Guide to the Karl Olsen Collection, 1992  PDF

Overview of the Collection

Olsen, Karl
Guide to the Karl Olsen Collection
1992 (inclusive)
1 File (1 folder)
Collection Number
Collection comprised of the autobiography of Karl Olsen entitled, Little Karl From Norway: The Story of My Life.
Pacific Lutheran University, Archives and Special Collections
Archives and Special Collections
Pacific Lutheran University
12180 Park Avenue South
Tacoma, Washington
Telephone: 253-535-7586
Fax: 253-535-7315
Access Restrictions

The collection is available for research.


Biographical NoteReturn to Top

Karl Olsen was born on 27 July 1921 in Bergsoya, Norway, near Kristiansund. His father, Anders, was the eighth child of Ole and Oline’s nine children. He immigrated to Tacoma, Washington, and gave up the farm name to become Andrew Olsen. He worked in the sawmills and married Kristine Jordal on 7 October 1912.

Karl’s parents and their three children Olive, Edward, and Arthur, moved back to Norway in 1919. They lived on the Jordal farm and then their own farm, Hagen, on Bergsoya. It was here that Karl was born. The family decided to return to America in 1927. Only Karl’s father could afford the trip, so he went ahead to earn money for the rest of the family to join him, which they did in 1929. They sailed from Bergen to Halifax and then crossed Canada by train to Tacoma. The trip took them from May 14 to June 2.

In Tacoma, they rented a house for $10 month until they could move to a better house in 1934. They learned English through their English-speaking relatives and through the movies, and the children went to school.

The Depression began in 1929, but Karl’s father was able to get a job on a halibut boat. The Olsen boys became interested in American sports at this time, as there was little else they could afford to do.

Karl went to school at Gault junior high and had several jobs, such as on a paper route job, at a movie theater, and as a janitor. Karl’s family moved again to a house on Harrison Street. He graduated from Lincoln High in January of 1941. He worked at the sawmill to earn money to attend Pacific Lutheran University in the fall. In the summer of 1942 he worked in the shipyards installing metal ducts in the small airplane carriers that were being built in Tacoma. On a day off he met Lois and began dating her.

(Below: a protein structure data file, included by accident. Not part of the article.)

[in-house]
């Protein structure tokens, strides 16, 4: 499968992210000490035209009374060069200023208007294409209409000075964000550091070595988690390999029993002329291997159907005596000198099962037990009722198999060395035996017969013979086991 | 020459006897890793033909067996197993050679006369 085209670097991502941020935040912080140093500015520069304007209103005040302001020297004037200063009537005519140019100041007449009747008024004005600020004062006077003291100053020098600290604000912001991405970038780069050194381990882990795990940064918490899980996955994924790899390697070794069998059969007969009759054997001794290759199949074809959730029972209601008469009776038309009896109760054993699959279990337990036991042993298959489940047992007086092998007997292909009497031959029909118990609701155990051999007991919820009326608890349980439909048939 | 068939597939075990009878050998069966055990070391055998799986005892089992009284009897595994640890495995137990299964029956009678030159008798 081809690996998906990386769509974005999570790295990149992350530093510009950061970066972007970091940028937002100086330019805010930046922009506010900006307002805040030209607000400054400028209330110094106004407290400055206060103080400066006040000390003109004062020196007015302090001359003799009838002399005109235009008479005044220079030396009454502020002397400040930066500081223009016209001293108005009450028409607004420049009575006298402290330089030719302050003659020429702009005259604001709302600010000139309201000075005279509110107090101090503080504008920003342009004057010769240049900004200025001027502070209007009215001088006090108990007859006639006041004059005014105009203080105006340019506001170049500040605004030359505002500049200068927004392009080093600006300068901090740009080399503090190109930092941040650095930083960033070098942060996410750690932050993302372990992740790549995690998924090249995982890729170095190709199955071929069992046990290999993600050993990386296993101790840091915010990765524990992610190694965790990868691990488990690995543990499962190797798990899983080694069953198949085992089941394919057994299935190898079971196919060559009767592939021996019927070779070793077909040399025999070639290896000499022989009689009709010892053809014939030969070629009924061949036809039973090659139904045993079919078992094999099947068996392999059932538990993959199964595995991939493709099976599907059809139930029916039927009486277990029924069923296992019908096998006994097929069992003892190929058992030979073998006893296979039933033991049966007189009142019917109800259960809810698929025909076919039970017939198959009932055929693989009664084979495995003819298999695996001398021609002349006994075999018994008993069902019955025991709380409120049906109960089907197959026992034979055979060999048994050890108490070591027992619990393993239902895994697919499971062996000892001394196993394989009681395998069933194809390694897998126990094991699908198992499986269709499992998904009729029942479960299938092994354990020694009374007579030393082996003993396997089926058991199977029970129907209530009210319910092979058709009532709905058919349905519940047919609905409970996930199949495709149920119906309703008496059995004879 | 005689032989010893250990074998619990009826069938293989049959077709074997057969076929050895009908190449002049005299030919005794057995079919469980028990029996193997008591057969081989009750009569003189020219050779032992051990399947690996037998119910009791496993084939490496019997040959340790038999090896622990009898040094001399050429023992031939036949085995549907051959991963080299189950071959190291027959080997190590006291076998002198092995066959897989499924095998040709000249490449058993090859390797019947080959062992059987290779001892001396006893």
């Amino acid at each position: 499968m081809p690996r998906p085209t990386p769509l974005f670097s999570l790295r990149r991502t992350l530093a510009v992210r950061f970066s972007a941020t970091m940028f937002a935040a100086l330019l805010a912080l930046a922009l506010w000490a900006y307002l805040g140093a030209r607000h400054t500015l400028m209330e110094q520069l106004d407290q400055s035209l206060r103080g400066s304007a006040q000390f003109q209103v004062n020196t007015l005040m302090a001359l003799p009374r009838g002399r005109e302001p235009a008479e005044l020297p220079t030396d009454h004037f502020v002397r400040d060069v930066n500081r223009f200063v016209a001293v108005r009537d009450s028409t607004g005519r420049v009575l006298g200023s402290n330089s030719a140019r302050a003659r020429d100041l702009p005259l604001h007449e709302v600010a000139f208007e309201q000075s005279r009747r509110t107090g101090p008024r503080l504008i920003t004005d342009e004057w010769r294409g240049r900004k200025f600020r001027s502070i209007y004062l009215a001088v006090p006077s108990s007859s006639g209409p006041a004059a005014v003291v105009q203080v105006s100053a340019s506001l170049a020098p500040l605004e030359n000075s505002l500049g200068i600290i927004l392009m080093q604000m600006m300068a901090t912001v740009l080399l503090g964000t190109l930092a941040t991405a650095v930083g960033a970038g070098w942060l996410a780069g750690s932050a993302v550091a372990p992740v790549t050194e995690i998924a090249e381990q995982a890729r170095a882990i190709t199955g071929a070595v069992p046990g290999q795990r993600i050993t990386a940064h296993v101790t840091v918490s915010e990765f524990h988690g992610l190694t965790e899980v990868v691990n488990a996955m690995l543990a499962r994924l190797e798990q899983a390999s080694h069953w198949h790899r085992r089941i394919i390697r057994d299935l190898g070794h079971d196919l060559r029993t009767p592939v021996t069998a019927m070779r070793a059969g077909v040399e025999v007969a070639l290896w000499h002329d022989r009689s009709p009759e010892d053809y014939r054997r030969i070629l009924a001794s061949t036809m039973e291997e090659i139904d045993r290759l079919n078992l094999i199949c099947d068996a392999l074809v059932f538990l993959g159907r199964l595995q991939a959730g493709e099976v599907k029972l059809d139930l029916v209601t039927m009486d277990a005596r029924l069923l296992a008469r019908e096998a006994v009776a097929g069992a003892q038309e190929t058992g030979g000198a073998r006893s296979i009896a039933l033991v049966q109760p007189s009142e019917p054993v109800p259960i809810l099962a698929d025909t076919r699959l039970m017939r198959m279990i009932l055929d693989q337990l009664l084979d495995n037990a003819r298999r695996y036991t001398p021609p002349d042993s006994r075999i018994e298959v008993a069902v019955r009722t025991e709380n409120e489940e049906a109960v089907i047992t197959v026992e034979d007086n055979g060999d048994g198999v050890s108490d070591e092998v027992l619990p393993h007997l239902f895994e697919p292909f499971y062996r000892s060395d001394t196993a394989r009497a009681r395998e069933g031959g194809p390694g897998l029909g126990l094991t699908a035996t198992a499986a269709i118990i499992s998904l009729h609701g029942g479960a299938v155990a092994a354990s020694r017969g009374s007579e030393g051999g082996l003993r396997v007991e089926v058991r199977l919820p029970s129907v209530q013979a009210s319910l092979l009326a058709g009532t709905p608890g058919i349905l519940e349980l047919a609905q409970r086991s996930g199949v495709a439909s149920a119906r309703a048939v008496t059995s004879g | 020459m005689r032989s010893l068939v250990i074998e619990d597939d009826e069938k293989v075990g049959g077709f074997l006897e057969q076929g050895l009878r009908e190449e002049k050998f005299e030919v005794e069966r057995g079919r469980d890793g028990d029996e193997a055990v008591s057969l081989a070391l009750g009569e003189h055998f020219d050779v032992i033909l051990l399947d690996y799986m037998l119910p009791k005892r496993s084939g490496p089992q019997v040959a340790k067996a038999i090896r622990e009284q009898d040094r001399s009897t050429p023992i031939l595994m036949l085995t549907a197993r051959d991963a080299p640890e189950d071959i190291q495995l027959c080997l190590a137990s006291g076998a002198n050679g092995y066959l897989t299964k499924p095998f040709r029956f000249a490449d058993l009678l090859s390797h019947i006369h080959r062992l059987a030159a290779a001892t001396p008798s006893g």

He enlisted in the Army Reserve the fall of 1942, reporting to Fort Lewis on 3 March 1943. He trained at Camp Robinson in Little Rock, Arkansas, for thirteen weeks. Then he went to ASTP (Army Specialized Training Program) in Louisiana. He was assigned to Lake Forest College in Illinois to be trained in engineering. By early 1944, the program was canceled and he was sent to train for the 96th Infantry Division. This took him to Oregon, California, then Hawaii. On 14 September they boarded a ship for an unknown destination. The trip took thirty-six days, taking them to the Marshall Islands and the Admiralities until finally, on 14 October 1944, they came to Leyte where they were to be the first wave of assault troops. The Leyte campaign ended in January of 1945. On Easter Sunday 1945, Karl and his squadron charged onto the Okinawa beach. In one week, the battalion was down from 1,000 to about 50 men but they were told to hold their line. The Japanese tried to discourage them by throwing paper flyers into their foxholes that said President Roosevelt had committed suicide. Karl was assigned to the 3rd Battalion. He helped save the life of two injured men and was later awarded the Bronze Star. Karl’s division had been on the front lines for thirty-six days straight after the Okinawa landing until replacements arrived. He had ten days off before he was back at the front line to capture the Shuri line. After the line was captured, he helped collect Japanese ammunition in the captured town of Yanabaru and was part of a squad clearing mines so troops could pass. Karl went home on 19 January 1946.